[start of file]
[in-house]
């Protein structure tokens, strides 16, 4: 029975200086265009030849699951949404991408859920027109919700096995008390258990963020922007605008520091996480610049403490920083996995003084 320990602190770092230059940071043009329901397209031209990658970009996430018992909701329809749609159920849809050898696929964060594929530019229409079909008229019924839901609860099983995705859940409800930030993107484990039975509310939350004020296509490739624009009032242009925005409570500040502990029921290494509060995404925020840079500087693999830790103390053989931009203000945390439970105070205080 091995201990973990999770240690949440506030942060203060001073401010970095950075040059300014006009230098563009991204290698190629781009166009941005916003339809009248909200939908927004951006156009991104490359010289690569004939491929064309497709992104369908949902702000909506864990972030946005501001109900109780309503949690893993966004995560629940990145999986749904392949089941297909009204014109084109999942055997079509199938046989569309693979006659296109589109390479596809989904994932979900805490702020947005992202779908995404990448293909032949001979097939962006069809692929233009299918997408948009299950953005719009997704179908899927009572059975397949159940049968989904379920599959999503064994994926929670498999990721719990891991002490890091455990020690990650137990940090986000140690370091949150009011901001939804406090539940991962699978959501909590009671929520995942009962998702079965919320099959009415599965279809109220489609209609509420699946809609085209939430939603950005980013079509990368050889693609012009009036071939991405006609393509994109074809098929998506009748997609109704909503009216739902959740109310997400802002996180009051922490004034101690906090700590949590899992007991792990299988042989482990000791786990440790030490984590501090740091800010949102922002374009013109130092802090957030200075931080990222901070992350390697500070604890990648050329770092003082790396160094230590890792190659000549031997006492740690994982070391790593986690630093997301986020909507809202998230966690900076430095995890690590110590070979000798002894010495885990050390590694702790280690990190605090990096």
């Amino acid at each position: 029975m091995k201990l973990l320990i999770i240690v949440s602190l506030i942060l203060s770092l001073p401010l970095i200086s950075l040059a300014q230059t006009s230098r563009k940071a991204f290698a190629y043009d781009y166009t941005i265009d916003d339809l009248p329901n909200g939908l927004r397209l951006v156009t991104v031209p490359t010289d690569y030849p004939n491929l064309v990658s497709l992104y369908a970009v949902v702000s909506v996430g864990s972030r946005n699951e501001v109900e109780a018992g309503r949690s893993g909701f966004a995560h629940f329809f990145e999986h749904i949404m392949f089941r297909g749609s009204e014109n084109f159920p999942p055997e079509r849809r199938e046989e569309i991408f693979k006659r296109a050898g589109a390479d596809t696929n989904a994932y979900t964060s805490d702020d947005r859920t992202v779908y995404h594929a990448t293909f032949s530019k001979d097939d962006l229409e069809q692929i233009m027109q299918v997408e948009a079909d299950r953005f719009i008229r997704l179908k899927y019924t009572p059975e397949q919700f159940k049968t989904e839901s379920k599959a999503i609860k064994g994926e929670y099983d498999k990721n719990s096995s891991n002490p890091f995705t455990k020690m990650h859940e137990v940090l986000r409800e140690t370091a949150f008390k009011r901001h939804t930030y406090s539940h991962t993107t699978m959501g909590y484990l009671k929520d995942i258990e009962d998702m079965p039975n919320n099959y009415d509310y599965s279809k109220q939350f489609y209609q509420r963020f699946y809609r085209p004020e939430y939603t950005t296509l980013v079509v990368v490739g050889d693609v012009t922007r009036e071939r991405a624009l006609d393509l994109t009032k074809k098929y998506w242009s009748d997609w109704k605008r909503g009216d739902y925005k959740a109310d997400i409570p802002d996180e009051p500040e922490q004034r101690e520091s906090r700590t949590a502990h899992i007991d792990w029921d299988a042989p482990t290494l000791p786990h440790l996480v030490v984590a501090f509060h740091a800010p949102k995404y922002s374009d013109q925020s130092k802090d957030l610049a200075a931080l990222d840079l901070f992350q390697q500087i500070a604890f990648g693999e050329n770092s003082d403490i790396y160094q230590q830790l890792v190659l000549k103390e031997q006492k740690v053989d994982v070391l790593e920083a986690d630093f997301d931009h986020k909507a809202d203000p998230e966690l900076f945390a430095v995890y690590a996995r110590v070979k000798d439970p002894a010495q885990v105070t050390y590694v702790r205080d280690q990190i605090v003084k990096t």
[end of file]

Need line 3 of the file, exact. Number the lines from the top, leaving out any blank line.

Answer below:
């Amino acid at each position: 029975m091995k201990l973990l320990i999770i240690v949440s602190l506030i942060l203060s770092l001073p401010l970095i200086s950075l040059a300014q230059t006009s230098r563009k940071a991204f290698a190629y043009d781009y166009t941005i265009d916003d339809l009248p329901n909200g939908l927004r397209l951006v156009t991104v031209p490359t010289d690569y030849p004939n491929l064309v990658s497709l992104y369908a970009v949902v702000s909506v996430g864990s972030r946005n699951e501001v109900e109780a018992g309503r949690s893993g909701f966004a995560h629940f329809f990145e999986h749904i949404m392949f089941r297909g749609s009204e014109n084109f159920p999942p055997e079509r849809r199938e046989e569309i991408f693979k006659r296109a050898g589109a390479d596809t696929n989904a994932y979900t964060s805490d702020d947005r859920t992202v779908y995404h594929a990448t293909f032949s530019k001979d097939d962006l229409e069809q692929i233009m027109q299918v997408e948009a079909d299950r953005f719009i008229r997704l179908k899927y019924t009572p059975e397949q919700f159940k049968t989904e839901s379920k599959a999503i609860k064994g994926e929670y099983d498999k990721n719990s096995s891991n002490p890091f995705t455990k020690m990650h859940e137990v940090l986000r409800e140690t370091a949150f008390k009011r901001h939804t930030y406090s539940h991962t993107t699978m959501g909590y484990l009671k929520d995942i258990e009962d998702m079965p039975n919320n099959y009415d509310y599965s279809k109220q939350f489609y209609q509420r963020f699946y809609r085209p004020e939430y939603t950005t296509l980013v079509v990368v490739g050889d693609v012009t922007r009036e071939r991405a624009l006609d393509l994109t009032k074809k098929y998506w242009s009748d997609w109704k605008r909503g009216d739902y925005k959740a109310d997400i409570p802002d996180e009051p500040e922490q004034r101690e520091s906090r700590t949590a502990h899992i007991d792990w029921d299988a042989p482990t290494l000791p786990h440790l996480v030490v984590a501090f509060h740091a800010p949102k995404y922002s374009d013109q925020s130092k802090d957030l610049a200075a931080l990222d840079l901070f992350q390697q500087i500070a604890f990648g693999e050329n770092s003082d403490i790396y160094q230590q830790l890792v190659l000549k103390e031997q006492k740690v053989d994982v070391l790593e920083a986690d630093f997301d931009h986020k909507a809202d203000p998230e966690l900076f945390a430095v995890y690590a996995r110590v070979k000798d439970p002894a010495q885990v105070t050390y590694v702790r205080d280690q990190i605090v003084k990096t």